Spatial management, including setting aside conservation areas, is central to curbing the global decline of biodiversity, but many threats originate from beyond the boundaries of conservation areas. This is a particular problem for marine and freshwater ecosystems, which are influenced by many activities on land. In addition, connections between terrestrial, freshwater and marine ecosystems support many species and ecological processes valued for conservation. Primary goals include developing frameworks, methods and tools that incorporate ecological connections between terrestrial, freshwater and marine ecosystems, and limit the impacts of cross-realm threats. This theme includes research projects that aim to inform conservation, natural resource management, and land and water use planning in Australia, Brazil, Fiji, Mexico and the Coral Triangle.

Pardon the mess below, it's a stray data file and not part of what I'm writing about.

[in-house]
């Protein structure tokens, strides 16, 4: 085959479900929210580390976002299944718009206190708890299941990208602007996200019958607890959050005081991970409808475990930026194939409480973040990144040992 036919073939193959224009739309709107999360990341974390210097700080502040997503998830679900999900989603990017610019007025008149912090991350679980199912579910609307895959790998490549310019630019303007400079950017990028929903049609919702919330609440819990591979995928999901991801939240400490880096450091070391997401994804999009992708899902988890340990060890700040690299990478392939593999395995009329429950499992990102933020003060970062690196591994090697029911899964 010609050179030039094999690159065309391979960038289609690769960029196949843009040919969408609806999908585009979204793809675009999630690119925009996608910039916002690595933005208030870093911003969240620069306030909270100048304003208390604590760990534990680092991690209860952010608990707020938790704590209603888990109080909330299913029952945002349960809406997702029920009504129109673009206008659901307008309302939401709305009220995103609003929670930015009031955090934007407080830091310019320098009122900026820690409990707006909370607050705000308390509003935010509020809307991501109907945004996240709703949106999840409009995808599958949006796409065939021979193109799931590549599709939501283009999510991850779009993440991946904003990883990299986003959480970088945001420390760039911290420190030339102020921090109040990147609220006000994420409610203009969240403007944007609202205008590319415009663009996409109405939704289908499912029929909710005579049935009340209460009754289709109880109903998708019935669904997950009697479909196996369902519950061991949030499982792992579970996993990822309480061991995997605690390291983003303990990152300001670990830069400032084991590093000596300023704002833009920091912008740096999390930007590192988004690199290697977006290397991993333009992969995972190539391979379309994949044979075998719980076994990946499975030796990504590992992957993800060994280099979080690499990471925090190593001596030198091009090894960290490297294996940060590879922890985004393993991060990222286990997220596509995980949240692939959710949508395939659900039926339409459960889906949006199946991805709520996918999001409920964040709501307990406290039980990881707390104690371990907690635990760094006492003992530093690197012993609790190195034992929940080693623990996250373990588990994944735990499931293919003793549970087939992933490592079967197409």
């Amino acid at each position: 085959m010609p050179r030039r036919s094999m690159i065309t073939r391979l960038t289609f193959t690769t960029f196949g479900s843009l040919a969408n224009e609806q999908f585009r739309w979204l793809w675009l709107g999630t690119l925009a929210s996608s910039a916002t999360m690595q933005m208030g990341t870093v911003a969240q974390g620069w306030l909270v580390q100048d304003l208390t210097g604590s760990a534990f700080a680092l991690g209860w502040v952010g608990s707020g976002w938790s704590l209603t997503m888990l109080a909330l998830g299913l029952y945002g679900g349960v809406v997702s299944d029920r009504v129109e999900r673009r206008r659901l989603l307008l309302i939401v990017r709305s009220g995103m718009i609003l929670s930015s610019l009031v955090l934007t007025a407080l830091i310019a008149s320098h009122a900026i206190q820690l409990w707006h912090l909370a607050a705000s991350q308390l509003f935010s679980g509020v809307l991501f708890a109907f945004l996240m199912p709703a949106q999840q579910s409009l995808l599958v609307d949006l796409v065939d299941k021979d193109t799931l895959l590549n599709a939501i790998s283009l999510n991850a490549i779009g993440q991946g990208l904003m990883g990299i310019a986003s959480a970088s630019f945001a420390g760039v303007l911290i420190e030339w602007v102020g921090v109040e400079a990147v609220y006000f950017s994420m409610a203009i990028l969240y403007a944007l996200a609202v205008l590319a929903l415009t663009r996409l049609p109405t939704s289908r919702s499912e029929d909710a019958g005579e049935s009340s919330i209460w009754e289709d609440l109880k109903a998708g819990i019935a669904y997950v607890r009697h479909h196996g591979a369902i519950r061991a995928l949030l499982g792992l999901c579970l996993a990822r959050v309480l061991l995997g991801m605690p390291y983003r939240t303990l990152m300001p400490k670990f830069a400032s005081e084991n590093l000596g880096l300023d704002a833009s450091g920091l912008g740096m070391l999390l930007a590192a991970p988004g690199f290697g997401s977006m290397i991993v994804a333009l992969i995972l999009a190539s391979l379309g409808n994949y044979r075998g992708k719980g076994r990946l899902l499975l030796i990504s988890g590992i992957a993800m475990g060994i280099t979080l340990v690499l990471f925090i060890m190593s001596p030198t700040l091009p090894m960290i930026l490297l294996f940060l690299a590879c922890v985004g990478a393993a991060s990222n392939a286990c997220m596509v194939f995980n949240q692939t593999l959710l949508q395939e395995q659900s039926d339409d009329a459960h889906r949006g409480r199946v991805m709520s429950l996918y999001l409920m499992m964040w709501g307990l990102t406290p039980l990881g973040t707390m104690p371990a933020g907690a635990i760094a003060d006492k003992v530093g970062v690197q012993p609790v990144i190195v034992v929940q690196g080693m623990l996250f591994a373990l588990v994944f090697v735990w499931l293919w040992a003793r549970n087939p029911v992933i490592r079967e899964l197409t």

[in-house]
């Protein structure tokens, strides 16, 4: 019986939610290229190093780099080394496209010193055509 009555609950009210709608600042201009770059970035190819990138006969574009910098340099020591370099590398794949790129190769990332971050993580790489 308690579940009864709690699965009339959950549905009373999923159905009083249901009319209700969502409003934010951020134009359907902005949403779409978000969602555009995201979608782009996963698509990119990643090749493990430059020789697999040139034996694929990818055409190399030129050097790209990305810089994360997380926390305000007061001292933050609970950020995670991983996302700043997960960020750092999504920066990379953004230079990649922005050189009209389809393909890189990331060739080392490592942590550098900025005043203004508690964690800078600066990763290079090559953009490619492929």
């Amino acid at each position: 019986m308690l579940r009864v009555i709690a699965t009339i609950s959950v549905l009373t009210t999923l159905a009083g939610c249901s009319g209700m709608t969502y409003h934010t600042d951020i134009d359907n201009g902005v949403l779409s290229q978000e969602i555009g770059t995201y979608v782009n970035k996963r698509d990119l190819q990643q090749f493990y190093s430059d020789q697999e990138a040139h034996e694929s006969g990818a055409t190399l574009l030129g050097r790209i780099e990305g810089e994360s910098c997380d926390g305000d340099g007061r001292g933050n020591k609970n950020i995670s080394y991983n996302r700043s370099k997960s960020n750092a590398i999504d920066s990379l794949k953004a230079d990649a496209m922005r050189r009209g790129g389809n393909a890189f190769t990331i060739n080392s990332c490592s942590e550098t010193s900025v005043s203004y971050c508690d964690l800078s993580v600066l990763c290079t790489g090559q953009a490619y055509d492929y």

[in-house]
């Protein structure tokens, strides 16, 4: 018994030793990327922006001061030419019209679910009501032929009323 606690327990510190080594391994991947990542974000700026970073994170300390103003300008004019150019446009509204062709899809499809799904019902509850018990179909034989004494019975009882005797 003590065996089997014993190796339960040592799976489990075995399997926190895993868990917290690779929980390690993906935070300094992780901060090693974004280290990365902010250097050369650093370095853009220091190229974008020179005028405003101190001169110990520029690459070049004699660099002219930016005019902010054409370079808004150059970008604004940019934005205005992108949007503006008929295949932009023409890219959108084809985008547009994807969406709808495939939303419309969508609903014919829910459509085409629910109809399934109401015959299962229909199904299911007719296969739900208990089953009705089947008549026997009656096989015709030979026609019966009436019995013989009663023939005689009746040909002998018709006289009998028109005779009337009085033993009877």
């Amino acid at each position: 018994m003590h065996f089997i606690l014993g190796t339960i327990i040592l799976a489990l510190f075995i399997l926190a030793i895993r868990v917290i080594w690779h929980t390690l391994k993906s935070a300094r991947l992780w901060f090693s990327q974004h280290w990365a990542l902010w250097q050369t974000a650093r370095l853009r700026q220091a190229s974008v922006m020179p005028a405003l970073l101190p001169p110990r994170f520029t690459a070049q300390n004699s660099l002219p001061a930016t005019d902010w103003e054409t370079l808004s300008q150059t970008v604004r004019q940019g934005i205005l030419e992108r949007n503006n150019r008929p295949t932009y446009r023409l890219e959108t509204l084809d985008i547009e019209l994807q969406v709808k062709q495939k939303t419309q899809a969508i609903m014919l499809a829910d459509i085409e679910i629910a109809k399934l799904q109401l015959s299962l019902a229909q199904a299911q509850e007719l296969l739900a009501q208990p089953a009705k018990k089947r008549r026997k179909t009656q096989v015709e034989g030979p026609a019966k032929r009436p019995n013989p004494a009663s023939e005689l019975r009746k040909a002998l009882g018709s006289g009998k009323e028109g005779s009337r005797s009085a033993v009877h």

The need to integrate land and marine conservation planning has been pointed out by several studies, yet to date little emphasis has been placed on examining terrestrial management for achieving marine conservation objectives. Researchers of the Conservation Planning Group published a study that further advances land-sea planning through developing a method that can guide planners (at a resolution amenable to management actions) to prioritise areas for management or protection to achieve terrestrial and marine conservation objectives. The study proposes a method that integrates modelling of catchments, land-use change, and river-plumes with conservation planning software to prioritise management actions. While the modelling required to achieve land-sea conservation integration is complex and time-consuming, the study shows that it is possible and feasible, but also necessary to better guide conservation actions.